Predominance of a Proinflammatory Phenotype in Monocyte-Derived Macrophages From Subjects With Low Plasma HDL-Cholesterol
Objective— Reduced plasma concentrations of high-density lipoprotein-cholesterol (HDL-C) are a significant risk factor for cardiovascular disease. Mechanisms that regulate HDL-C concentrations represent an important area of investigation.
Methods and Results— Comparative transcriptome analyses of monocyte-derived macrophages (MDM) from a large population of low HDL-C subjects and age- and sex-matched controls revealed a cluster of inflammatory genes highly expressed in low HDL-C subjects. The expression levels of peroxisome proliferator activated receptor (PPAR) γ and several antioxidant metallothionein genes were decreased in MDM from all low HDL-C groups compared with controls, as was the expression of other genes regulated by PPARγ, including CD36, adipocyte fatty acid binding protein (FABP4), and adipophilin (ADFP). In contrast, PPARδ expression was increased in MDM from low HDL-C groups. Quantitative RT-PCR corroborated all major findings from the microarray analysis in two separate patient cohorts. Expression of several inflammatory cytokine genes including interleukin 1β, interleukin 8, and tumor necrosis factor α were highly increased in low HDL-C subjects.
Conclusions— The activated proinflammatory state of monocytes and MDM in low HDL-C subjects constitutes a novel parameter of risk associated with HDL deficiency, related to altered expression of metallothionein genes and the reciprocal regulation of PPARγ and PPARδ.
Reduced plasma concentrations of high-density lipoprotein- cholesterol (HDL-C) are a significant risk factor for cardiovascular disease, epidemiologically documented in numerous population studies and further supported through interventional randomized controlled trials.1 HDL mitigates against atherosclerosis through multiple mechanisms including enhancement of reverse cholesterol transport,2 regulation of eNOS and endothelial function,3,4 suppression of the induction of cell-adhesion molecules,5 antiinflammatory effects,6 and antioxidative properties.7,8 The metabolic and genetic etiologies of low HDL-C (hypoalphalipoproteinemia) are varied. Overproduction and/or impaired clearance of triglyceride (TG)-rich lipoproteins results in TG enrichment of HDL and accelerated apoA-I catabolism and may account for low HDL-C levels in many patients with other features of the metabolic syndrome. Low HDL-C can also result from mutations in a number of genes regulating HDL production or catabolism: ApoA-I,9,10 lecithin: cholesterol acyltransferase (LCAT),11,12 phospholipid transfer protein (PLTP),13–15 and the ATP-binding cassette protein, ABCA1.16
Here we have studied a previously defined cohort of subjects with low HDL and controls that was extensively characterized in terms of incidence of nonsynonymous mutations in apoA-I, ABCA1, LCAT, and PLTP17 and in whom the incidence of cholesterol efflux defects from monocyte-derived macrophages (MDM) had been defined.17a This study has established the high prevalence of efflux defects in low HDL syndromes that are not attributable to nonsynonymous mutations in ABCA1. MDM from the low HDL and control subjects were used to evaluate gene expression by microarray analysis as a function of efflux defects, functional mutations in ABCA1, and absence of mutations in the other candidate genes. Here, we demonstrate that cholesterol loaded MDM from low HDL-C subjects exhibit a complex inflammatory gene response, independent of efflux defects, but related to altered expression of PPARγ, PPARδ, and a cluster of metallothionein genes. Our results suggest that a heightened macrophage inflammatory response may contribute to the pathophysiological consequences of HDL deficiency.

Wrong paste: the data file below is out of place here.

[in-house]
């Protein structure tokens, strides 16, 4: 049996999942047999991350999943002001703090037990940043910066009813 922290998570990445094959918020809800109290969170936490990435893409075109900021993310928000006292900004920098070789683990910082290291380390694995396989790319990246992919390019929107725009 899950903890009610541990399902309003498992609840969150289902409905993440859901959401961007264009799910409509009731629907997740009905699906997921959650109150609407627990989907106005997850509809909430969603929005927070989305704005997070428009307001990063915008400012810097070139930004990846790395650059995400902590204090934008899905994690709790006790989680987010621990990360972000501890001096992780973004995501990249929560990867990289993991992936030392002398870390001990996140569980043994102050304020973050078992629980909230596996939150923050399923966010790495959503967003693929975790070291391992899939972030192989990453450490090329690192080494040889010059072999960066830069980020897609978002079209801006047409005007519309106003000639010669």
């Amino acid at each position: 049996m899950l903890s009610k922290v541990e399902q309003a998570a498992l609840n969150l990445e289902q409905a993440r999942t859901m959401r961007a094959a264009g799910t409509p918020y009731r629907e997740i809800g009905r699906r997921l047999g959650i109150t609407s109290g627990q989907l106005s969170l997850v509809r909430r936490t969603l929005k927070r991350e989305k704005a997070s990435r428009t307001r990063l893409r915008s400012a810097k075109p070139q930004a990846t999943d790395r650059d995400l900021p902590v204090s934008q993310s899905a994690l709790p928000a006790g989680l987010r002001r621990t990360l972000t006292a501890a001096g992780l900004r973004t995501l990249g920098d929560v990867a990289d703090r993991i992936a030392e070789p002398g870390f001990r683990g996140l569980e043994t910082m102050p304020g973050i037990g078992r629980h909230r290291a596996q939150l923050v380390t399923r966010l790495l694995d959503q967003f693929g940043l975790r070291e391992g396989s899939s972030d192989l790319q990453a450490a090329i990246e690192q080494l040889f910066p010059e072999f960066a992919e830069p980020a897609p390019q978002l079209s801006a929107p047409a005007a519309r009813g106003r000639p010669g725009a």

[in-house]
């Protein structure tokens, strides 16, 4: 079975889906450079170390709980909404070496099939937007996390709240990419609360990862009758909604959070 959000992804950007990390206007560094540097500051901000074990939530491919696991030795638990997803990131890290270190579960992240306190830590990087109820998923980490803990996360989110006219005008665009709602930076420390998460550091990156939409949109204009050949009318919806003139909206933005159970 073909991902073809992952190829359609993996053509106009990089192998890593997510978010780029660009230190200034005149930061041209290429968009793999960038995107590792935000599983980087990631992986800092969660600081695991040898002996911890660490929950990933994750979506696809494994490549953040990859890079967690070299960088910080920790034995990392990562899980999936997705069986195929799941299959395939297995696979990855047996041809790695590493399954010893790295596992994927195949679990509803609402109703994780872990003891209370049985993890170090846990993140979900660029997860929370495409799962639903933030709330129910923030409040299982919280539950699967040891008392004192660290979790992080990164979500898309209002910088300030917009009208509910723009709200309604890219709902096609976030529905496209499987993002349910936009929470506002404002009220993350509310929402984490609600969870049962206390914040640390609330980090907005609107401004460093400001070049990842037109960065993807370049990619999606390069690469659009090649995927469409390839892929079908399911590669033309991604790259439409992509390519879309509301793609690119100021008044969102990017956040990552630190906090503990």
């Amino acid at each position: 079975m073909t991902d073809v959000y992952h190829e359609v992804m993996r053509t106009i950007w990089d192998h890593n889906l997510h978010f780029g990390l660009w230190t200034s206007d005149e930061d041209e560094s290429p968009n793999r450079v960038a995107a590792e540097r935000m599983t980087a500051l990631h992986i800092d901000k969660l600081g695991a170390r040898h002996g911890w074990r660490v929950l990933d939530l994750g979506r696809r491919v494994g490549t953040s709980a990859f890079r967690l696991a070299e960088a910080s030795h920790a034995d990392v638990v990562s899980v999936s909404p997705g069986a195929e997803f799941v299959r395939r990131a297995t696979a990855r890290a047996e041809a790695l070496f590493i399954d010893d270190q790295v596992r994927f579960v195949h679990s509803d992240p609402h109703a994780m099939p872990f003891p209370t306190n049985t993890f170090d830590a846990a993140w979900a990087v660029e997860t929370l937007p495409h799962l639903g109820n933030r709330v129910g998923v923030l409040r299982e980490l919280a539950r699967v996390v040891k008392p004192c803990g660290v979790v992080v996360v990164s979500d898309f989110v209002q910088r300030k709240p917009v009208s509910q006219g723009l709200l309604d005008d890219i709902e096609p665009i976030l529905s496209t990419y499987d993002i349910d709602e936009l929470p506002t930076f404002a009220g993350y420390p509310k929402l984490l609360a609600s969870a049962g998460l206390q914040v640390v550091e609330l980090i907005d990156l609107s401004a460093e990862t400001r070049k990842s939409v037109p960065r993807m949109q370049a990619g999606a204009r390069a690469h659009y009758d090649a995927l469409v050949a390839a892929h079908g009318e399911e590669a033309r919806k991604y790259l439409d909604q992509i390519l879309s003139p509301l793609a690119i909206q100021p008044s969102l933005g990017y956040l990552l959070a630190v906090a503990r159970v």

For details, please consult the method section in the supplemental materials, available online at http://atvb.ahajournals.org.
Selection of Low HDL-C Subjects and Controls
Low HDL-C subjects were selected from consecutive referrals to the Heart Institute Lipid Clinic based on the following criteria: White, untreated values for HDL-C <5th%ile, TG <95th%ile (most <75th%ile), LDL-C <75th%ile adjusted for age and sex. Exclusion criteria included diabetes and clinical conditions or medications causative of low HDL. Control subjects were healthy normolipemic volunteers of the same ethnic background recruited from Ottawa region. The study was approved by the University of Ottawa Heart Institute Human Research Ethics Committee, and written informed consent was obtained from all participants. Further details are provided in supplemental Table I and supplemental methods.
Monocytes were isolated over Histopaque 1077 and plated at 4.4×106 cells/mL in 48-well plates (efflux assays) or 12-well plates (mRNA isolation). Peripheral blood mononuclear cells (PBMCs) were plated for 48 hours before harvesting of mRNA. MDM were fed every 48 hours and cultured for 12 days to differentiate monocytes into macrophages.
Macrophage Cholesterol Loading and Efflux Assay
Cells were incubated for 36 hours with acetylated LDL (AcLDL) (37.5 μg AcLDL/mL) labeled with 3H-cholesterol, equilibrated in media with 2 mg/mL BSA for 12 hours and mRNA was isolated. For efflux assay, cells were incubated without and with apoA-I (50 μg/mL) in RPMI/BSA for 2 hours.
RNA was assessed with an Agilent 2100 Bioanalyzer (Agilent Technologies) and RiboGreen RNA quantitation reagent (Molecular Probes). Affymetrix human U133A GeneChips (Affymetrix Inc) were used.
Taq-Man Quantitative Real-Time PCR
Total RNA (1 mg) was converted to cDNA using a High Capacity cDNA Archive Kit (Applied Biosystems) and the equivalent of 10 ng per well was arrayed into high-density 384-well plates using a Biomek FX robot (Beckman Coulter). Quantitative RT-PCR was carried out using a 7900HT Sequence Detector System (Applied Biosystems).